There are many options for companies these days to put emergency shower and eyewash station training in place, depending on the needs of the business.
The HSE states that all training should be performed during working hours, and that employees should not have to pay for it. To that end, it makes sense and is a cost-effective approach to train staff in-house. The HSE also provide a great leaflet on how to train employees in-house, and we’ll look at this in a little more detail in a moment. Key to training staff properly is to ensure they have easy access at all times to eyewash station training materials and instructions on the correct way to use safety showers.
E-learning is a great way of reaching large numbers of employees on a more flexible basis than through workshops or training days. Staff can learn while sitting at their desks, meaning less disruption to their working day. Of course this only suits desk-based staff- those who are not-desk bound will not find this a convenient approach.
Plenty of organisations offer good H&S training. The more recognisable external trainers such as the British Safety Council offer a wide range of accredited courses.
The challenge of engagement
So how do you achieve employee buy-in, and make safety equipment training an inclusive, two-way street? Here are some of our top tips:
It’s time to get theatrical. Experience has proven that people learn best when they apply knowledge to a real-life scenario, and this is particularly true when it comes to first-aid training. Your staff need to understand how to properly use emergency equipment in the workplace, such as first aid kits. And while operating emergency eye-wash stations and using safety showers properly might seem like a common sense activity, it isn’t.
When an accident occurs, speed is of the essence, particularly with hazardous substances. Therefore it makes sense to carry out safety shower training by walking employees through practical demonstrations, and nothing gets ingrained in the memory more effectively than role-play.
Set up a scenario, give each member of staff a character to play, and then simulate an eye-injury or chemical splash. This gives you the perfect opportunity to demonstrate how to properly use safety equipment. You could even film the role-plays, and re-run them during future sessions so that employees can learn from mistakes and enjoy their own, Oscar-worthy performances.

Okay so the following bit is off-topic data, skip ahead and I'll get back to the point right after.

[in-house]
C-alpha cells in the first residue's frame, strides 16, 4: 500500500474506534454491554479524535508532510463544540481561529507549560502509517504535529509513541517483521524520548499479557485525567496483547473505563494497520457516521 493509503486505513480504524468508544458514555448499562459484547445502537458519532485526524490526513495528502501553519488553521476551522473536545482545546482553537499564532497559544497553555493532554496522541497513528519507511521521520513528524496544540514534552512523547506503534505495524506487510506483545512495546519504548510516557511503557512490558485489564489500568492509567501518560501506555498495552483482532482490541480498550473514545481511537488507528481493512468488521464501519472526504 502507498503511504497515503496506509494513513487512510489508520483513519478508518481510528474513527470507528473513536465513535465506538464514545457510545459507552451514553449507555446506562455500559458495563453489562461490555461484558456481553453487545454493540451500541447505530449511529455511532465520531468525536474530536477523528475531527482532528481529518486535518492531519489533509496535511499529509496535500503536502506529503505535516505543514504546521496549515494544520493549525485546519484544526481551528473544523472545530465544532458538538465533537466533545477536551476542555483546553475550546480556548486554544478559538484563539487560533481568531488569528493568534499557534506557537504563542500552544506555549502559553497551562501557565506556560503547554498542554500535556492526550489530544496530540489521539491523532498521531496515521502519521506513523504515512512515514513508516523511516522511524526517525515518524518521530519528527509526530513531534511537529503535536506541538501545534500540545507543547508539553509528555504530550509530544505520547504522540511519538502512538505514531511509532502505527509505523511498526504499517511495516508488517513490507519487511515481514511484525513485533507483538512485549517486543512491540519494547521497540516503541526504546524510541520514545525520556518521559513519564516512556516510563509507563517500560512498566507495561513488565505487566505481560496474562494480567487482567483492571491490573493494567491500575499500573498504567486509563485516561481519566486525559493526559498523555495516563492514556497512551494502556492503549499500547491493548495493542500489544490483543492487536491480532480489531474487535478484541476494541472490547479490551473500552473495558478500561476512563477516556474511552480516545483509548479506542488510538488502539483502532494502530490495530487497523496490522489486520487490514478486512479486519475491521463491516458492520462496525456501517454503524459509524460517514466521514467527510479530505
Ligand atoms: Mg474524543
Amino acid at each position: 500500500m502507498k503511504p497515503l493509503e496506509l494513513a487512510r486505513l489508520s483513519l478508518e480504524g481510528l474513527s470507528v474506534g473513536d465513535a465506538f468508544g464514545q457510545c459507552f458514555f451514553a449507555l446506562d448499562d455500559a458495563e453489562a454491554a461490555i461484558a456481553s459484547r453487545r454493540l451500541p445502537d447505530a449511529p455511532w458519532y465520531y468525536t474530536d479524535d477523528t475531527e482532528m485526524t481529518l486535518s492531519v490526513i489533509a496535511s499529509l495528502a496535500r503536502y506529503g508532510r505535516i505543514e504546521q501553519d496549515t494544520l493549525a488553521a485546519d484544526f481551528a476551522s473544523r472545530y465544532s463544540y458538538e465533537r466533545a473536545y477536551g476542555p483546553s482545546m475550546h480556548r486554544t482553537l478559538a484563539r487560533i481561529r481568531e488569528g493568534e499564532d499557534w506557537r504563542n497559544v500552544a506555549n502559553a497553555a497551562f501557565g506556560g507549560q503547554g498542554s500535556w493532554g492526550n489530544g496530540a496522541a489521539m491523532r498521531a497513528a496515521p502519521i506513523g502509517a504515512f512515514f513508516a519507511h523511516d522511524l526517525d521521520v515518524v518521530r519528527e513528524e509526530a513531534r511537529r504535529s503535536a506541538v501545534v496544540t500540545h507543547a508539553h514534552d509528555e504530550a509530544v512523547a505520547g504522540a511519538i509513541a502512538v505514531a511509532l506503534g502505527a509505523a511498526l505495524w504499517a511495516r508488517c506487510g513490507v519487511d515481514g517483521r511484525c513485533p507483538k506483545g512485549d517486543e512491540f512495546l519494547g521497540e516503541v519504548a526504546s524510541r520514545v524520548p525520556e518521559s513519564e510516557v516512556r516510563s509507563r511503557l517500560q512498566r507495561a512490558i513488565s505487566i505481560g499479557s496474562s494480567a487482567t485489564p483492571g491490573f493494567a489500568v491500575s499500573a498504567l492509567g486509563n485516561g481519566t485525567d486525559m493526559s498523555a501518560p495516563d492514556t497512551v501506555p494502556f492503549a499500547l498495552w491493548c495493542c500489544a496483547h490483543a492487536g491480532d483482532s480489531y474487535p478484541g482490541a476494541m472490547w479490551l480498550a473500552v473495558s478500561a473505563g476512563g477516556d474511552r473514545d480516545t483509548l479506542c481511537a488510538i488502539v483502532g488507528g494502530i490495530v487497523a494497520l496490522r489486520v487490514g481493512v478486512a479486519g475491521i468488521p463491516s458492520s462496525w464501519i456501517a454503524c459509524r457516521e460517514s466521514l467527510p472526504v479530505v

Mix up the media
Companies like Convergence Training offer great training videos for eyewash stations online- obviously, an animated video is not as good as a practical demonstration or a physical scenario, but great as a refresher technique. Your company may want to produce its own series of similar tutorials- even a simple demonstration filmed on a smartphone and uploaded to Youtube can be a great, and cost-effective, way of keeping knowledge of safety equipment in front of mind.
Games and competitions
Test people’s learning with short quizzes, and incentivise them to remember facts by offering prizes. Incentive based learning is effective and easy to carry out (with a compelling enough prize).
Set a good example
Make sure managers get on board and train alongside employees, setting a good standard and promoting an environment where the safety of staff is seen to be of vital importance.
Keep it light
Wake staff up with humour. This does not mean belittling the potential hazards, or making fun of particular incidents, but it does mean adding a sense of levity. Use fun stats, amusing online videos, visual media like posters and role-playing scenarios where each employee has a ‘character’ to play that keeps them entertained.
Training not effective enough? Ask your employees for feedback at the end of any training course, and use their observations to continually improve the training you offer.
Hopefully, you’ve found this guide to getting your staff on board with onerous H&S training useful. In our opinion, engagement relies on taking a human approach to training, while always keeping an eye on the most important and up-to date legal requirements.
And remember, if you have any questions about essential safety equipment like eyewash stations or emergency and safety showers, our dedicated team of experts is on hand to answer your enquiries- we’re specialist suppliers. Simply call 01275 390643.